'No plans to make cannabis a Class A drug', says Downing Street

Marijuana is currently classified as a Class B drug in the UK.

‘No plans to make cannabis a Class A drug’, says Downing Street iStock

There are “no plans” to classify cannabis as a Class A drug, despite reports that the home secretary would be open to doing so, Downing Street has indicated.

According to a source close to her, Suella Braverman believes that cannabis has been “effectively” legalised as it has not been “policed properly”.

The home secretary was also said to be “receptive” to calls for the drug to be upgraded from Class B to Class A.

However, No 10 has stated that there are no plans to change the law around cannabis.

Class A drugs include cocaine, ecstasy, heroin, LSD and methadone, with possession carrying with it a sentence of up to seven years in prison, an unlimited fine or both.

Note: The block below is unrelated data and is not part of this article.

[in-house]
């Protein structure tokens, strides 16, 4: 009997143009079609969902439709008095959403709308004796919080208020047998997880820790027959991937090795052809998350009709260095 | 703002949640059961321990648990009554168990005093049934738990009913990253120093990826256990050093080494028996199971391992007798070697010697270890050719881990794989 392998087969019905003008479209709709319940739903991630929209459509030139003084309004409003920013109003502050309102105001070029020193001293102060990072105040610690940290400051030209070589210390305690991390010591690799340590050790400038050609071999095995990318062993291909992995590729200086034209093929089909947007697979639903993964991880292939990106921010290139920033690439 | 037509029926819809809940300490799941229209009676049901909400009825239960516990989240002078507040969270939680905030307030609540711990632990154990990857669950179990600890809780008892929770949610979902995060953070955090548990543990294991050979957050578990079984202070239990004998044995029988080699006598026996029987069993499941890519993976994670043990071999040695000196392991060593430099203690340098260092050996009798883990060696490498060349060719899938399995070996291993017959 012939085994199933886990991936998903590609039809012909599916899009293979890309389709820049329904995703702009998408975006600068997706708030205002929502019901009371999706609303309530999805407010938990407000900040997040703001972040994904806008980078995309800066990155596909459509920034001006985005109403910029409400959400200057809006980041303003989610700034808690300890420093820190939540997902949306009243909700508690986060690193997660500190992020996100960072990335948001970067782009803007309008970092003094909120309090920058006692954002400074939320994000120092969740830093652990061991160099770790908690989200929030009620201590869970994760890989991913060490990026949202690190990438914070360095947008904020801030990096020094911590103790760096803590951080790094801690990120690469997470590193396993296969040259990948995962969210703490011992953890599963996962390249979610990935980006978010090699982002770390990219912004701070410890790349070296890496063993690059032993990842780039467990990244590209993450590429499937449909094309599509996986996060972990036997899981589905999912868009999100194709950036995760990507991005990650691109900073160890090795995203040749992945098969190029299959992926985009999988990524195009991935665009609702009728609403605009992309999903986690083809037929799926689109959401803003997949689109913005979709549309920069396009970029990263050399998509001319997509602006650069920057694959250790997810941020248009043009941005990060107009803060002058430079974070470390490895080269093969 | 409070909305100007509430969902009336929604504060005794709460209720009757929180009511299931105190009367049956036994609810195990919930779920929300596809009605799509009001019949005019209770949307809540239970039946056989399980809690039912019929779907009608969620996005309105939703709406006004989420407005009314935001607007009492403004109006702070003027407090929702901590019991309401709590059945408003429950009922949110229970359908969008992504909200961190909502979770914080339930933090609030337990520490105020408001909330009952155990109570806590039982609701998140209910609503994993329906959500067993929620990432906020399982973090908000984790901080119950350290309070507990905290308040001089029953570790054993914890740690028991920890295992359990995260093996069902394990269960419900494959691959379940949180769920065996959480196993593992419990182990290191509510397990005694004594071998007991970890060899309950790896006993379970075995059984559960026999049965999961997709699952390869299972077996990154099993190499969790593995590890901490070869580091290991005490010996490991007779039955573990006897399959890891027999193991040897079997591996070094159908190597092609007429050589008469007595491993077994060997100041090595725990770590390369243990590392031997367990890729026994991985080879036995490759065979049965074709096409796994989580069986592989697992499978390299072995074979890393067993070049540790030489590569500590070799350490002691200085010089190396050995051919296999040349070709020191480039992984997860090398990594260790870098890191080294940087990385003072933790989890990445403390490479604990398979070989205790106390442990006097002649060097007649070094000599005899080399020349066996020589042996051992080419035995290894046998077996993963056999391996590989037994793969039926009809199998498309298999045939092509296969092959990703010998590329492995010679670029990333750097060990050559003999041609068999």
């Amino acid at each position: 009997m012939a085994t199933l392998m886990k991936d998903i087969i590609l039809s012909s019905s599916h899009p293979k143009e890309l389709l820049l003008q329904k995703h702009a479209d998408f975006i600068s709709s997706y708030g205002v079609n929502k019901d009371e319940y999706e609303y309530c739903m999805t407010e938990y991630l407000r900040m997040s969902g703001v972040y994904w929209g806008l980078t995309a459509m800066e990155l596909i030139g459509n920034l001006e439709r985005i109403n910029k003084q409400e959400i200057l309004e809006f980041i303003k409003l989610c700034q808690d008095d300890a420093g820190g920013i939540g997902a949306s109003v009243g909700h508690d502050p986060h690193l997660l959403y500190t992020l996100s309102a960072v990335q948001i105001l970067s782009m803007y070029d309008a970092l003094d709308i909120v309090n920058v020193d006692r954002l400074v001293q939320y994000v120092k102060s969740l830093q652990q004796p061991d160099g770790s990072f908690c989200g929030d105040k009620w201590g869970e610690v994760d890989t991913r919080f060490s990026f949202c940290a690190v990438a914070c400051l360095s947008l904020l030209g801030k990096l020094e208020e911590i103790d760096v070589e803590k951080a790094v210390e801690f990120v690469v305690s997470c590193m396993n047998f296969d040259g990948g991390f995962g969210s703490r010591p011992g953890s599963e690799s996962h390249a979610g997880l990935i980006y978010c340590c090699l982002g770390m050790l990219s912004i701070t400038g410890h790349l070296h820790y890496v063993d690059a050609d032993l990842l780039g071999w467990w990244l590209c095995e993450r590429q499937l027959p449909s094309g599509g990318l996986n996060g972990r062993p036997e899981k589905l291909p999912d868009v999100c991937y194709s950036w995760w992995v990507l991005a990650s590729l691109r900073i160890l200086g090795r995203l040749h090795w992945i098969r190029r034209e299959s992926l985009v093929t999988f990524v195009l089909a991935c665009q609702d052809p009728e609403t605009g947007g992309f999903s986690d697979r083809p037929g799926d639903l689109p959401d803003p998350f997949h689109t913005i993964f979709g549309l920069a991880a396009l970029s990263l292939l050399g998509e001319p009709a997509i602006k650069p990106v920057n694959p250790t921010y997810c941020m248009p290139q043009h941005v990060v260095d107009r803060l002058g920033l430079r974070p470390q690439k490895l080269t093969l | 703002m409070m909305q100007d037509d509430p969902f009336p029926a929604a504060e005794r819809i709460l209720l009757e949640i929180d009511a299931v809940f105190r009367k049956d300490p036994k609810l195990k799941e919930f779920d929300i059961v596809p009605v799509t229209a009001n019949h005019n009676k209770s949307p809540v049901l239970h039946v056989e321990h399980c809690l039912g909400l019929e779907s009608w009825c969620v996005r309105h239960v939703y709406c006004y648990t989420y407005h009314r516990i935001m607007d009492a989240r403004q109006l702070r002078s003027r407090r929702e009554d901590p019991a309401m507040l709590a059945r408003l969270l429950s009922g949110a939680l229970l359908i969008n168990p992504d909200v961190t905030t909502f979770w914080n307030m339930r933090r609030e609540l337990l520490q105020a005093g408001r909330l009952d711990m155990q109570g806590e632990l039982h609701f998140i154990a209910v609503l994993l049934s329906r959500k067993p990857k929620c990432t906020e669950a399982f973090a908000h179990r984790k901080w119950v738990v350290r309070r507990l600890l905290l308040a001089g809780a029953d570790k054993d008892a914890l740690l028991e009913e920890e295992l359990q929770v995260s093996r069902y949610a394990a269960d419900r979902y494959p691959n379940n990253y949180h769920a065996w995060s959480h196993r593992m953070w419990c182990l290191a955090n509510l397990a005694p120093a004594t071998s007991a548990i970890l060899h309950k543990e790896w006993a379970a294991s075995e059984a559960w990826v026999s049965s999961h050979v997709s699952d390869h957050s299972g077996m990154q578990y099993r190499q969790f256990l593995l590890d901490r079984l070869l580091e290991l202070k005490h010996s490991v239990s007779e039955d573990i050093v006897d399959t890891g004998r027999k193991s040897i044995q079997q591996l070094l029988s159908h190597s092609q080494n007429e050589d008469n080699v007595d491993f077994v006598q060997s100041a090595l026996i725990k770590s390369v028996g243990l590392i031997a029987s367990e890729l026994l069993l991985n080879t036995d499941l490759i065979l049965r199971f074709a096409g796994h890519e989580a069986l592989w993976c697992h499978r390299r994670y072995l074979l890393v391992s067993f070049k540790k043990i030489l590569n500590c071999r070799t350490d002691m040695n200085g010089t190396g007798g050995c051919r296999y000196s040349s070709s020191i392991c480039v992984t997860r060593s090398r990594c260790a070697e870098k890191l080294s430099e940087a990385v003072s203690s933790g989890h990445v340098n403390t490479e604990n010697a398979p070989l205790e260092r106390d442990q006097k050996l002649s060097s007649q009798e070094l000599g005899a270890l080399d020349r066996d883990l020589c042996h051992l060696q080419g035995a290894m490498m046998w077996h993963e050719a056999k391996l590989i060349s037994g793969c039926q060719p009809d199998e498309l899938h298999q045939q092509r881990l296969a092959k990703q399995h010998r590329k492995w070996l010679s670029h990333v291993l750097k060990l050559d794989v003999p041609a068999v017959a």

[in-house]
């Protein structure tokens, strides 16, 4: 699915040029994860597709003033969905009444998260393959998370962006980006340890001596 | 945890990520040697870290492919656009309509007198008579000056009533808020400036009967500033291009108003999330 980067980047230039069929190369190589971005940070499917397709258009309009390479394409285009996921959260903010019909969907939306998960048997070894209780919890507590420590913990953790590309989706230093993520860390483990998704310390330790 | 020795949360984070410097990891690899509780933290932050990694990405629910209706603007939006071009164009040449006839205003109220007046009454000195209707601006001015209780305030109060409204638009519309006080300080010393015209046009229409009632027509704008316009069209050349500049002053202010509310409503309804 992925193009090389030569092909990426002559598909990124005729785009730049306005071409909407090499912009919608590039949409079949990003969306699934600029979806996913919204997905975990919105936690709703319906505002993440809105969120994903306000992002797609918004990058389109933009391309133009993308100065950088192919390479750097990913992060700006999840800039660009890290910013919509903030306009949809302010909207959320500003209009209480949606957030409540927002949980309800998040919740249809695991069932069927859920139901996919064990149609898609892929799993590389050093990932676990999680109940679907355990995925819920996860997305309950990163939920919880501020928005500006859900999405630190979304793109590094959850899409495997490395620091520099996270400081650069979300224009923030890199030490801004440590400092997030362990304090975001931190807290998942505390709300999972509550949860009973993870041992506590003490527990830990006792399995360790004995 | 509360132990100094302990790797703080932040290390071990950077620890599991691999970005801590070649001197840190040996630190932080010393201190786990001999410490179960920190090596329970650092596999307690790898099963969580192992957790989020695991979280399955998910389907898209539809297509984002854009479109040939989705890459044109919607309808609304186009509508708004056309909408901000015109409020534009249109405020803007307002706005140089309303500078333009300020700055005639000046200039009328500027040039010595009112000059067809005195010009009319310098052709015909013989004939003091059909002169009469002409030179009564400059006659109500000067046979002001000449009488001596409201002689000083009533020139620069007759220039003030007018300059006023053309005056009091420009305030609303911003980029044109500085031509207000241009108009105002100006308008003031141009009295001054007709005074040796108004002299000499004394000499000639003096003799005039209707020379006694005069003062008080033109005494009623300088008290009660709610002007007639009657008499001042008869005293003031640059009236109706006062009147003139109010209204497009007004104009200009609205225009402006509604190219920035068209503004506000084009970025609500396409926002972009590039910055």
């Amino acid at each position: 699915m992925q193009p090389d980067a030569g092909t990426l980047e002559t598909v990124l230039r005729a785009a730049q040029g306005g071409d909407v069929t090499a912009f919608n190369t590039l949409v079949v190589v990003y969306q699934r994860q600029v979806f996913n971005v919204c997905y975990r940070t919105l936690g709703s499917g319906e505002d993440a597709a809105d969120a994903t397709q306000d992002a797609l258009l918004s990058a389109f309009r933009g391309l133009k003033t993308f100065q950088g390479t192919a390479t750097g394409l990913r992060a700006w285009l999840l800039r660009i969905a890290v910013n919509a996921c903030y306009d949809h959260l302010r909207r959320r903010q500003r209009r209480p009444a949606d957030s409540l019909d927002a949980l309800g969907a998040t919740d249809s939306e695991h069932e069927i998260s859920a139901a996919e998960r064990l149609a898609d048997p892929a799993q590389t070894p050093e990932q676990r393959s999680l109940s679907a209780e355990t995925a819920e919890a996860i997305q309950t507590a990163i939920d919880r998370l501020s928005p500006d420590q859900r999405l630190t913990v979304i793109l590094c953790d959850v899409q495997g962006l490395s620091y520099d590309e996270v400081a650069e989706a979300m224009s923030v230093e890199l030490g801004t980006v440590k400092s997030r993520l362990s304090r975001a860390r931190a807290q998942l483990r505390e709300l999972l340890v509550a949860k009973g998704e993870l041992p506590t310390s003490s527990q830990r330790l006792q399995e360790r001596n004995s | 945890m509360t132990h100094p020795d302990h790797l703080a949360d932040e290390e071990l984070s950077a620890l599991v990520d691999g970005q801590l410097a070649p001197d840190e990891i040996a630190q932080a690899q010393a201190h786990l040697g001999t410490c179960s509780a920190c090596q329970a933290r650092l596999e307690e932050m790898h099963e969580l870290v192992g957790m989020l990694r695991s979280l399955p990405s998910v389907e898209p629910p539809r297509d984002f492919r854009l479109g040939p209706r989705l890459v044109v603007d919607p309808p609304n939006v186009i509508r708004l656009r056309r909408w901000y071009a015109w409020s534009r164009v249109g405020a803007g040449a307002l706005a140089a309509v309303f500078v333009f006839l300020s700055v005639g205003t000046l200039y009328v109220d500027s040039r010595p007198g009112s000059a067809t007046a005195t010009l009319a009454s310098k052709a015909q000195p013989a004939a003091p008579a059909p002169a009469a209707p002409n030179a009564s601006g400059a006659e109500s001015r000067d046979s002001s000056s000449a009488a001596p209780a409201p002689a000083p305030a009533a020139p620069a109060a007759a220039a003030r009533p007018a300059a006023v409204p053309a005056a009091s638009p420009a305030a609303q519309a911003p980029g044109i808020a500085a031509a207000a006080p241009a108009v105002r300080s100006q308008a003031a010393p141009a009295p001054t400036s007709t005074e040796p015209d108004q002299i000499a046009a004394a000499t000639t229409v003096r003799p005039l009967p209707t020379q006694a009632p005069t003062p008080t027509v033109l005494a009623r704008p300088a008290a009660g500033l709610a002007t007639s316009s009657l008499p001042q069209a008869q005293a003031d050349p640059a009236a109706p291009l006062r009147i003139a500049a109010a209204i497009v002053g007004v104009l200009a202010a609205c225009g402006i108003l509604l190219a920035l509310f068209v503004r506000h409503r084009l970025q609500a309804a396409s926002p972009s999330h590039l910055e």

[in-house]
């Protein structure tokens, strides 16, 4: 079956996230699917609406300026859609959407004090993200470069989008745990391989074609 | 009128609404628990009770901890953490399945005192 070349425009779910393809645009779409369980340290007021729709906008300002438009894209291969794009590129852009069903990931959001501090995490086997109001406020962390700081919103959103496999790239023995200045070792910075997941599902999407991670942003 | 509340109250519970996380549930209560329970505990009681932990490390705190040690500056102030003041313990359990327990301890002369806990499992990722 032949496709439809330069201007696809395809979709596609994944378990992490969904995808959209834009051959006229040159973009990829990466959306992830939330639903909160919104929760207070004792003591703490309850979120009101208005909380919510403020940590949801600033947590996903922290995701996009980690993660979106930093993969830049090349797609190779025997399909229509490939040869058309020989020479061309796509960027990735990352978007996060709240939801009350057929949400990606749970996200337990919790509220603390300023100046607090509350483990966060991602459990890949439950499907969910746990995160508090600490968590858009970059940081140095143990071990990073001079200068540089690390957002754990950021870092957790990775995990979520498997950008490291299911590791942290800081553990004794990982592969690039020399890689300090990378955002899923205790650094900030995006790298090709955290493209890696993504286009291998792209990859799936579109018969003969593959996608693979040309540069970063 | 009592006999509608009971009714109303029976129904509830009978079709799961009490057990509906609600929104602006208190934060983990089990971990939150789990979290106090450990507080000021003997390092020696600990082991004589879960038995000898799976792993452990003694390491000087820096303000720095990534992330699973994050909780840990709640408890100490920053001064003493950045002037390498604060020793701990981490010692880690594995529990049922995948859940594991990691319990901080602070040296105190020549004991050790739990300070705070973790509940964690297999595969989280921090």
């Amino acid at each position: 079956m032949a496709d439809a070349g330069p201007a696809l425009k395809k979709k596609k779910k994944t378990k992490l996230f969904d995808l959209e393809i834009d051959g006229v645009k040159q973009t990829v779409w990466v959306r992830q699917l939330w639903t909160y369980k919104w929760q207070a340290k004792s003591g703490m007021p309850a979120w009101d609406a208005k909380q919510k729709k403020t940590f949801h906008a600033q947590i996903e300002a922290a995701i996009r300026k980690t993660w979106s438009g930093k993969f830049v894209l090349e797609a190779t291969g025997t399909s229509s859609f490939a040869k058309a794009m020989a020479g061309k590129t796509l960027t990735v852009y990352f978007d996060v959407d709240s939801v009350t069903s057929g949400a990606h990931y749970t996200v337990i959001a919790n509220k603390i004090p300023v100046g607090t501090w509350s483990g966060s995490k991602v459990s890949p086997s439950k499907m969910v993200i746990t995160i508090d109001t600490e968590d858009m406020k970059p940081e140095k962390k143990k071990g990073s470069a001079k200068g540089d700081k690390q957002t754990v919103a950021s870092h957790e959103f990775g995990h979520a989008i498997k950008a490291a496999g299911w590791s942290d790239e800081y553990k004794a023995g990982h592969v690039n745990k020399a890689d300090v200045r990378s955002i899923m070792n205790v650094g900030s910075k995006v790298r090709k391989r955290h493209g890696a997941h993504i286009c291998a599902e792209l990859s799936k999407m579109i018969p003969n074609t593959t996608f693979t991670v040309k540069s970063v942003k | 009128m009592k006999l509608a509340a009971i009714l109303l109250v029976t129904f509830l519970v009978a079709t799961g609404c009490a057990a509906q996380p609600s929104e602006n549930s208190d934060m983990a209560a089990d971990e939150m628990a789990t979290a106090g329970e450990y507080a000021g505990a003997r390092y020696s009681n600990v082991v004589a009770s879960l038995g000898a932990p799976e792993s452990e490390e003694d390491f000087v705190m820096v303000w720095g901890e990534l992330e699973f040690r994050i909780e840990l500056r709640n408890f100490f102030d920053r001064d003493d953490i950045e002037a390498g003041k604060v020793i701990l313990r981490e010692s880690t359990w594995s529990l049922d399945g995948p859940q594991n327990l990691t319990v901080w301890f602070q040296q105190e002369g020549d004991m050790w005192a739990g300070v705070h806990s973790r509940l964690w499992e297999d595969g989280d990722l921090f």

Supply and production of a Class A drug can bring a sentence of life in prison, an unlimited fine or both.

On Monday, the Prime Minister’s official spokesman dismissed the suggestion that the Government could move to reclassify cannabis,

“There’s no plans to change the laws around cannabis,” he stated on Monday.

“Our priority is on cracking down on illegal drugs and the crime they drive.

“We’ve launched a drug strategy backed by record investment to deliver a whole-system approach to tackling supply and demand.”